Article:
That cavern gave good access to the battery and its master switch as well as to the fuel filter and into the aft bilges. Both the fuel and fresh water tanks are under-floor to keep them out of the way; and a shower is standard at the transom. The visible engineering is well designed and installed. The helm console is on the starboard side and is neat, simple and effective. A carbon-fibre style dash panel carries a stainless tilt-adjustable wheel plus two Yamaha multi-function digital gauges with the usual variety of scroll-through data.

Switch panels for lights and accessories with matching circuit breakers are to either side of the wheel and a Fusion Bluetooth stereo head is positioned a little lower down. A cushioned panel in the front of the console forms a backrest for the starboard side front seating and hinges open for pleasing access to the back of the dash and its associated wiring.

Hardware around the 17DLX is beautifully made in stainless with pop-up cleats at strategic spots and a combined nav light at the stem. Low profile guard rails run back along the tops of the forward gun’ls. Even at this size, AB Inflatables are often used as tenders on big cruisers and luxury yachts, so tie-down and davit-lift points are fitted as standard.

The driving position was quite comfortable although there’s not a lot of leg room between the aft lounge and the console. There was enough for me however, and I slightly tilted down the wheel for a clear view of the gauges; all-round visibility was of course perfect! The throttle and shift were ideally positioned on the fibreglass side-deck and I had a comfy reach to that and the wheel.

The 17DLX handled just great and was a real pleasure to drive. The 115 Yamaha gave all the power you’d need with plenty of push away from rest and with solid mid-range acceleration. We had three people on the lounge as well as a near-full under-floor fuel tank, so that gave a fair bit of weight right aft. The result was some noticeable bowrise getting on plane, but that could have been reduced with some of the crew seated forward. In any case, the AB quickly settled to a good running angle and fairly scooted across the water.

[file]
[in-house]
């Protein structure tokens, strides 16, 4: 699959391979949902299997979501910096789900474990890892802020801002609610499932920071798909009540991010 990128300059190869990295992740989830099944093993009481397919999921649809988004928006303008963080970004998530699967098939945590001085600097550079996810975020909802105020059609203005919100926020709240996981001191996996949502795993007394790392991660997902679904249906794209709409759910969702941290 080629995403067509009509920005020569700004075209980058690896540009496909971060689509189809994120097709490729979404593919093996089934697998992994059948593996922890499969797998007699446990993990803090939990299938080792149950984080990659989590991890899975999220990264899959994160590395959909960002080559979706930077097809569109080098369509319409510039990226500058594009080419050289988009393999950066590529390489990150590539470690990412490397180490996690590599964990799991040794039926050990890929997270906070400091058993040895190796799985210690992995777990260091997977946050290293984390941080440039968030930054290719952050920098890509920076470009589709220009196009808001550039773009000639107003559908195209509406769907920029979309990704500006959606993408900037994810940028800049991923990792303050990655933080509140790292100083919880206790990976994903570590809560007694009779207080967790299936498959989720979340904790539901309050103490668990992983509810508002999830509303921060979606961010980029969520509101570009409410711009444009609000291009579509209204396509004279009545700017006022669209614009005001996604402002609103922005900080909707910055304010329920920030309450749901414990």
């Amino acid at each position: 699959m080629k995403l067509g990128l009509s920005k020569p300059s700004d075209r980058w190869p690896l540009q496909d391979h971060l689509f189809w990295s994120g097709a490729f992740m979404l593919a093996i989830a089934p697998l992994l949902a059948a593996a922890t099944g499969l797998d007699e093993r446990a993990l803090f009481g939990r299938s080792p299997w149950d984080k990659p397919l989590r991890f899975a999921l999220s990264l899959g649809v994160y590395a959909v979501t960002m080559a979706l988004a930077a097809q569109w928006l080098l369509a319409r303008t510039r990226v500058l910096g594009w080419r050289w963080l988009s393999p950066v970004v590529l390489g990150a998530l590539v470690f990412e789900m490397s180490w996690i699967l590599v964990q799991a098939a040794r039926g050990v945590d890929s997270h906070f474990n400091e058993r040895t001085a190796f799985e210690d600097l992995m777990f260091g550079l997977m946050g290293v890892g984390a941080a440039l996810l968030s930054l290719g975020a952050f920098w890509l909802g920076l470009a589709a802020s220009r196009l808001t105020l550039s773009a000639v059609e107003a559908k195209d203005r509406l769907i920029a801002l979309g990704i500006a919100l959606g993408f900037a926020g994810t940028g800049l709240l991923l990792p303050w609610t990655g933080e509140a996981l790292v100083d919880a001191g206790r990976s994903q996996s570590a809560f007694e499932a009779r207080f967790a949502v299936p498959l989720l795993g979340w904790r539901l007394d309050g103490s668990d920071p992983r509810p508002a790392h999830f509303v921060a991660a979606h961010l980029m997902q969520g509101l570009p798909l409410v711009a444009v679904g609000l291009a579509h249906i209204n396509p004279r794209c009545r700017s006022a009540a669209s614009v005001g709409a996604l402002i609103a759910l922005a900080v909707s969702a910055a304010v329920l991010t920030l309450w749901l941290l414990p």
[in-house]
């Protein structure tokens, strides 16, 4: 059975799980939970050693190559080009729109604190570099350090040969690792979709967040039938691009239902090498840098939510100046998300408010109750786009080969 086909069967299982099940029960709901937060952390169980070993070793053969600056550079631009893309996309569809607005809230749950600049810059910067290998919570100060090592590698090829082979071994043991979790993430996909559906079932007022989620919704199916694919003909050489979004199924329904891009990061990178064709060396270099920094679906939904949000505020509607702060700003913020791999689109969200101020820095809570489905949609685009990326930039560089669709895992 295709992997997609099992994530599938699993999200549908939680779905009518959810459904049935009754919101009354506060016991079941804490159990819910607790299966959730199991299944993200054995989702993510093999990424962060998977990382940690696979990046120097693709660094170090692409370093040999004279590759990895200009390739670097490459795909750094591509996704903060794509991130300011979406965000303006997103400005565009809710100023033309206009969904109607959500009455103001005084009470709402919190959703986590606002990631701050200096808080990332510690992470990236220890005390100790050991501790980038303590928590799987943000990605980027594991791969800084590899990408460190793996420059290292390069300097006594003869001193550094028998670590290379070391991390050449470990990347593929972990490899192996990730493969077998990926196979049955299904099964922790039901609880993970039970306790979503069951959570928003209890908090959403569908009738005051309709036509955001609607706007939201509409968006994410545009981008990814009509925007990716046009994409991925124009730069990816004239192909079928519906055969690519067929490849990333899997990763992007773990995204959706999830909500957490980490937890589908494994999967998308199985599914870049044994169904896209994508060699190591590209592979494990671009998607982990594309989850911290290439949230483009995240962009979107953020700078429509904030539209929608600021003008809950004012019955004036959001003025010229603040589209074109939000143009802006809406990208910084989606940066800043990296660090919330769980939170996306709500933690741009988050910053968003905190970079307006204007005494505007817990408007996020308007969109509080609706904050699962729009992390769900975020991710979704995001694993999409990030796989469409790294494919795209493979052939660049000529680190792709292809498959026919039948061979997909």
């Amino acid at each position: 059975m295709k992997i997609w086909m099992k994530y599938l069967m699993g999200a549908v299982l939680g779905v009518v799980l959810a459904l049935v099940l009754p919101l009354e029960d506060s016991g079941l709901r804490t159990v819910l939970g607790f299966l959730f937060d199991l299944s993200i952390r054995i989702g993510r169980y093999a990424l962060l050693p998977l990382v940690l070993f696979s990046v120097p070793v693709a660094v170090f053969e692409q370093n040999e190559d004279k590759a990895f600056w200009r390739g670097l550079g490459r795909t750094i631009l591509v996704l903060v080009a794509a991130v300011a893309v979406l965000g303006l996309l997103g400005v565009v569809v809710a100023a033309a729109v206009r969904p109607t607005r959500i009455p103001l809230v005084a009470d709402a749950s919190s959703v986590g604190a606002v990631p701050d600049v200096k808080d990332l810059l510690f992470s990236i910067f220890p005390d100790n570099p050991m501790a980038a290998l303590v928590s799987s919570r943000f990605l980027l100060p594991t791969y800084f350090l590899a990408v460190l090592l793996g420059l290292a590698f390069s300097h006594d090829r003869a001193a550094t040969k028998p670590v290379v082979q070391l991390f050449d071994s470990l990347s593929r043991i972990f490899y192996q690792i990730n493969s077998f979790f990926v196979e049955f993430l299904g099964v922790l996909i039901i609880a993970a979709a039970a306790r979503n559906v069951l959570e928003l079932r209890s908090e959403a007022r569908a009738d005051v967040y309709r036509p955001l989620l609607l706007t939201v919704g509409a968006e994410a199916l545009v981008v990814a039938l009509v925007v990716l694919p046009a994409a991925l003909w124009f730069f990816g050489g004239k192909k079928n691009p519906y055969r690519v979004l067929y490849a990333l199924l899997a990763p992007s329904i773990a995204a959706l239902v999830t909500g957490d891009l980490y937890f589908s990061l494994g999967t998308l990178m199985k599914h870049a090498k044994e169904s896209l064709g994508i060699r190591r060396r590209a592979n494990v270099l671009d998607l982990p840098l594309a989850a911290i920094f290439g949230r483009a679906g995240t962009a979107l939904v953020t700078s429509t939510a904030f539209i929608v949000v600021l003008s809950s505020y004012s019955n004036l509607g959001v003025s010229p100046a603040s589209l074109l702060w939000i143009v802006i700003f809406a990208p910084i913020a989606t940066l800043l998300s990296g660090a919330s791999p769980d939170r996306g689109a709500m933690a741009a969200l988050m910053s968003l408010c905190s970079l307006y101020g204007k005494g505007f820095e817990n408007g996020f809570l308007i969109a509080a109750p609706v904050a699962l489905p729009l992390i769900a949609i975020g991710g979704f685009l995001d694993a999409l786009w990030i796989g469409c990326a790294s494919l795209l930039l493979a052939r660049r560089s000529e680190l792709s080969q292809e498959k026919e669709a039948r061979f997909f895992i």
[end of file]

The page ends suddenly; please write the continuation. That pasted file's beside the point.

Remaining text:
From planing at 3,000 rpm and 25 kph we cruised through 4,000 and 44 kph to a top end at 5,900 rpm of 73 kph which is very good for this set-up and showed that the four-blade stainless Solas 17inch pitch prop was a good choice. The hull held on well through turns and was rewarding fun to skipper.

AB Inflatables is one of few in this market segment that has CE, NMMA and ISO 9001 certification to prove that these craft are built to the highest world-wide standards. The inflatable tubes are made from a 5-ply Orca Chlorosulfonated Polyethylene fabric designed to provide durability and to resist scratches and UV damage; it must be good as the company guarantees it for ten years. Seams are overlapped a full inch (2.5cms) and tape-reinforced on the inside, while multiple air chambers use a special baffle system to equalize pressures across the individual chambers.


Overall Length: 5.18 metres

Beam: 2.46 metres

Weight (boat, dry): 537 kgs

Capacity: 10 persons

Fuel capacity: 125 litres

Water capacity: 38 litres

Power (as tested): Yamaha four-stroke 86 kW (115 hp)

1 person found this helpful. Do you?Thank Graham Lloyd